Gratitude has two dimensions: the acknowledgement of the other's autonomy in that they didn't have to give the gift; and the appreciation of the value and meaning of the gift so that there is a correspondence established between the valuing of the gift by the recipient which is commensurate with what the grantor of the gift has and had in mind.
The former (recognizing autonomy) refers to the choq, the latter (appreciating the gesture) to the mishpat. It resembles the dual decision-making that goes into every market transaction: (a) do we want to do business with you; and (b) at what price.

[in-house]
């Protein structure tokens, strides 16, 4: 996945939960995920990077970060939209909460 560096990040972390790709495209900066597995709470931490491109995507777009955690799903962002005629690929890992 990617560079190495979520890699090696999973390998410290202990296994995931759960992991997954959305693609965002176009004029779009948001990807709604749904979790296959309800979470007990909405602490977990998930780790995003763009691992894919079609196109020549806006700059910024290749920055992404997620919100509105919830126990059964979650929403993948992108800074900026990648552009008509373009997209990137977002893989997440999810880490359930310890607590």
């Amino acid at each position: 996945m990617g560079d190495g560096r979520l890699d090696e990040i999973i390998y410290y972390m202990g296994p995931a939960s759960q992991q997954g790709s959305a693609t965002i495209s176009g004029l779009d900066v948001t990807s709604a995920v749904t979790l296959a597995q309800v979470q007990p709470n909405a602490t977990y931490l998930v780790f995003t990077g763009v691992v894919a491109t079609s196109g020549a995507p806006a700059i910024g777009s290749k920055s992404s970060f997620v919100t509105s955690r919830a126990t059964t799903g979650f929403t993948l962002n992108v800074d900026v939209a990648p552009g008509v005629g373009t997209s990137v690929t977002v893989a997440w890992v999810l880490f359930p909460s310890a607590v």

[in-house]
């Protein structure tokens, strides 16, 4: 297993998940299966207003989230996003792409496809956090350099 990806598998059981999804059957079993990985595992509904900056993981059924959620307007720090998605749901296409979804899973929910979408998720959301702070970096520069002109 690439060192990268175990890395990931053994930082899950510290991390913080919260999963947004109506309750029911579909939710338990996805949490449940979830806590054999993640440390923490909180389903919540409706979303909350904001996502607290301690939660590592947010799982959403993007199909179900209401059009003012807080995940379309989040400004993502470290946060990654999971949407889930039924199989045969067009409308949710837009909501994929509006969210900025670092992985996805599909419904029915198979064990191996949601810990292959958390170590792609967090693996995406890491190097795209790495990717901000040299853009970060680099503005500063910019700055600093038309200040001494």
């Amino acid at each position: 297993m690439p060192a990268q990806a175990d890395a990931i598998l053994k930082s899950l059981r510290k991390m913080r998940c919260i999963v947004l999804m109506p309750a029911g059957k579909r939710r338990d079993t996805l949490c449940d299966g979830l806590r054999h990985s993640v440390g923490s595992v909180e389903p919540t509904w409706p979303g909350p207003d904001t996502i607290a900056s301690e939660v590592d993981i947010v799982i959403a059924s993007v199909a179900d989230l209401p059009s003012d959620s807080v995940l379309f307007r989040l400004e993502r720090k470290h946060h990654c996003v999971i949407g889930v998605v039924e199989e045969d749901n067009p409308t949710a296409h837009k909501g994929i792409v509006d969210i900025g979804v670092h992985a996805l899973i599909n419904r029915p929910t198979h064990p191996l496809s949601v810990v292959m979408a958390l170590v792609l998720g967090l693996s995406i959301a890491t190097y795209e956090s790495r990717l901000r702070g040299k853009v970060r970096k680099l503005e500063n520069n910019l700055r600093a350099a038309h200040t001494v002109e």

Those who belong to the same home need not qualify the choq. They can take without asking so long as they appreciate the mishpat by saying 'It is good.'
The demonstration of an under-appreciation of the value of a gift comes in the form of waste. If you waste what is given to you, you are implicitly not appreciating it. We don't waste food out of respect to God's providence for having granted it to us.